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Hawton (Nottinghamshire)

The Back Road to Brant (Lincolnshire)

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Hawton

Dedication : All Saints              Simon Jenkins: ***                                       Principal Features :  Contender for England’s Finest Chancel  

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Hawton – then Holtone – had not one but two churches recorded in the Domesday survey. No evidence remains of either, however. The earliest part of today’s church is the north arcade wall which is thirteenth century. It is the chancel, however, that is the magnet here. Pevsner called it “one of the most exciting pieces of architecture in the country”. But you’ve never heard of it, right…? Such is the thrill of English parish churches. Treasures hide in small villages, known only to the cognoscenti.

The chancel was built by the second Robert de Compton who died in 1330 and who was buried within it. Everything about it is extraordinary, such that it is easy to overlook the beautiful Decorated style tracery. The scene is stolen, though, by the extraordinary group of  Compton’s tomb, north doorway and easter sepulchre on the north wall. The three are in the same style and are framed to create a single composition. The easter sepulchre is arguably the finest in the country with only Heckington in Lincolnshire perhaps able to claim parity. That’s not all, though. Facing these on the south wall are a beautiful triple sedilia and double piscina. All of these five items are clearly by the same school of masons. Pevsner suggests that these masons were based at Southwell Minster and that the style was based around Lincoln. That style, unsurprisingly, also encompasses Heckington and the comparisons are obvious.

Easter Sepulchres were swept away in Edward VI’s protestant Church although some survived to be briefly used again during Mary I’s Catholic revival. The survival of this magnificence at Hawton was down to the fact that it was hidden under layers of plaster and whitewash until it was rediscovered in the 1843-4 restoration. Its significance can be measured by the fact that a plaster copy of the entire triple composition on the north wall was exhibited at the Great Exhibition in 1851. Sadly, the sepulchre did not escape the iconoclasts altogether before it was hidden. As at Heckington, both sepulchre and sedilia surprise the observer by being decorated with pagan and satirical carvings as well, of course, with the expected Christian imagery. No church better illustrates the robust self-confidence of the fourteenth and fifteenth century mediaeval church and its masons than such carvings should appear in the holiest part of the church. All this just fifty years after the end of the Early English period when, for reasons we can’t fathom, decorative carving had entered an extended hiatus.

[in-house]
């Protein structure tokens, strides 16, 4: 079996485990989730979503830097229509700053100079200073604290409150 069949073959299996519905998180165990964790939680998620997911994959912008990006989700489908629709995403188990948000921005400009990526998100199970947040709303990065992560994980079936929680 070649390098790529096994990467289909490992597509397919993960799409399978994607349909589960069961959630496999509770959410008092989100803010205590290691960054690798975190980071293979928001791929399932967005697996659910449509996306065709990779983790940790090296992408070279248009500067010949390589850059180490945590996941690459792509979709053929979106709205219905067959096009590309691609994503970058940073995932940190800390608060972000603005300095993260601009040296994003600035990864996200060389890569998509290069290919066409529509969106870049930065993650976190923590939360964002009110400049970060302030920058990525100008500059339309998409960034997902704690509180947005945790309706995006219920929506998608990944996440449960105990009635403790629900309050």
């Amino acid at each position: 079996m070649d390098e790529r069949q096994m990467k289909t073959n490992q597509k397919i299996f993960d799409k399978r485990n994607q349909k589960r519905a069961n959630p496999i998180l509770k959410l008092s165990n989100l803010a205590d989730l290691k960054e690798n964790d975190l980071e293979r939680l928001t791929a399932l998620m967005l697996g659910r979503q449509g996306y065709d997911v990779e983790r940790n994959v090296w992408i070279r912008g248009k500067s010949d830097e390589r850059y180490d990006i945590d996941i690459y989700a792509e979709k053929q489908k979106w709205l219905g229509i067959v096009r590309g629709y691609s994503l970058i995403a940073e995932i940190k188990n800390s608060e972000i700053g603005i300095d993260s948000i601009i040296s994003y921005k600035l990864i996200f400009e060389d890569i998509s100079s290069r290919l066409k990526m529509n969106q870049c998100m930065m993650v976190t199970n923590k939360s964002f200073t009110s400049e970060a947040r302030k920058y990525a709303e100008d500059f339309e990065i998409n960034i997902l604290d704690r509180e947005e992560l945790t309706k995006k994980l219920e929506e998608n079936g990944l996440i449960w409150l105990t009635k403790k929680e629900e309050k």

Hawton seems to have weathered the Reformation well. Its fifteenth century oak rood screen – but not, of course, the rood itself - is still in-situ.

The rest of the church is also fine, but it is difficult to tear yourself away from the chancel. The north aisle is also thirteenth century and manages to surprise by having a little course of dogtooth moulding around each of its arches in a somewhat roguish nod to Romanesque style.

Little attention is paid in other literature I have seen to the west doorway. This door, in my view, would attract considerable admiration had it not been overshadowed by that chancel. An arched door fits within a rectangular doorway. For reasons I can’t quite fathom, Pevsner dates it to the fourteenth century despite the west tower being having been built in 1482 by Sir Thomas Molyneaux of Hawton.